There does not appear to be any consideration of whether others, perhaps with malicious intent will be able to leverage the same weaknesses in encryption, or perhaps the UK government believes that the impossible can be achieved just because they can pass a law?
The UK government apparently hopes that people are not aware of Snowdon and the revelations that came out of "Loveint", stating: “I think it is absurd to suggest the police and the security services have a kind of casual desire to intrude on the privacy of the innocent ...They have enough difficulty finding the guilty. No-one has produced any evidence of casual curiosity on part of the security services."

Submission + - Virginia radio station broadcasting Chinese propaganda (

An anonymous reader writes: An investigation by Reuters has uncovered a radio station located just outside Washington, D.C. that broadcasts dedicated Chinese propaganda to the U.S. capital and the surrounding area. In 2009, under new ownership, Virginia-based station WAGE erected new broadcast towers, amplifying its signal by ten times, and changed its call letters to WCRW, for "China Radio Washington." All WCRW programming shares a common theme, with newscasts that avoid any criticism of China and are critical of Beijing's political enemies; for example, a report on pro-democracy protests in Hong Kong last year did not explain why people were in the streets, and said only that the demonstrations had "failed without support." WCRW's American owners claim they have no input on content and are only rebroadcasting programming provided to them by a state-sponsored Chinese company to which they lease the airtime. U.S. law requires that anyone seeking to influence American policy or public opinion on behalf of a foreign government must register with the Department of Justice, but according to Reuters, government officials didn't even know WCRW existed until Reuters told them about it.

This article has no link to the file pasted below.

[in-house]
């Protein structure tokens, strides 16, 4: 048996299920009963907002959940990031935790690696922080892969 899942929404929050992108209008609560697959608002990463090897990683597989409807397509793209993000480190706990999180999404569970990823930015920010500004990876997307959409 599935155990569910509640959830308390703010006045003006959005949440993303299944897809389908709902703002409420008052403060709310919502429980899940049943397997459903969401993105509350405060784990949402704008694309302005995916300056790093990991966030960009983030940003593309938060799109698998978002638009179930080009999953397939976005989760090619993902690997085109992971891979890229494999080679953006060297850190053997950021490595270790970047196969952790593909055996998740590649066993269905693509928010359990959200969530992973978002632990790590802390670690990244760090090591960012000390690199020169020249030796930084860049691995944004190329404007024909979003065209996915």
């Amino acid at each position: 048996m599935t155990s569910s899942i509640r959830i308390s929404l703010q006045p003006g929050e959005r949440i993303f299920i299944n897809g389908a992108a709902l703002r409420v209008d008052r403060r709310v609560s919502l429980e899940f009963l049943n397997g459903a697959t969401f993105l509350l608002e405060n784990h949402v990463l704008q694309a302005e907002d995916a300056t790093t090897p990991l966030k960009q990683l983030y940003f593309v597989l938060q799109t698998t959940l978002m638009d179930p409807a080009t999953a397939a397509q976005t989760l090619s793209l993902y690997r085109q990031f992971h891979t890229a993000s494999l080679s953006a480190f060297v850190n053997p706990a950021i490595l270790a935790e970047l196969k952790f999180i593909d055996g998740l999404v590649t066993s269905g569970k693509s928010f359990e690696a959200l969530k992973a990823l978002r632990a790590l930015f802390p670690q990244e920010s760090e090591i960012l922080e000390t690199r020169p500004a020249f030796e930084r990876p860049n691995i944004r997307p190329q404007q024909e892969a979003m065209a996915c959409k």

Submission + - Internet firms to be banned from offering unbreakable encryption under new laws (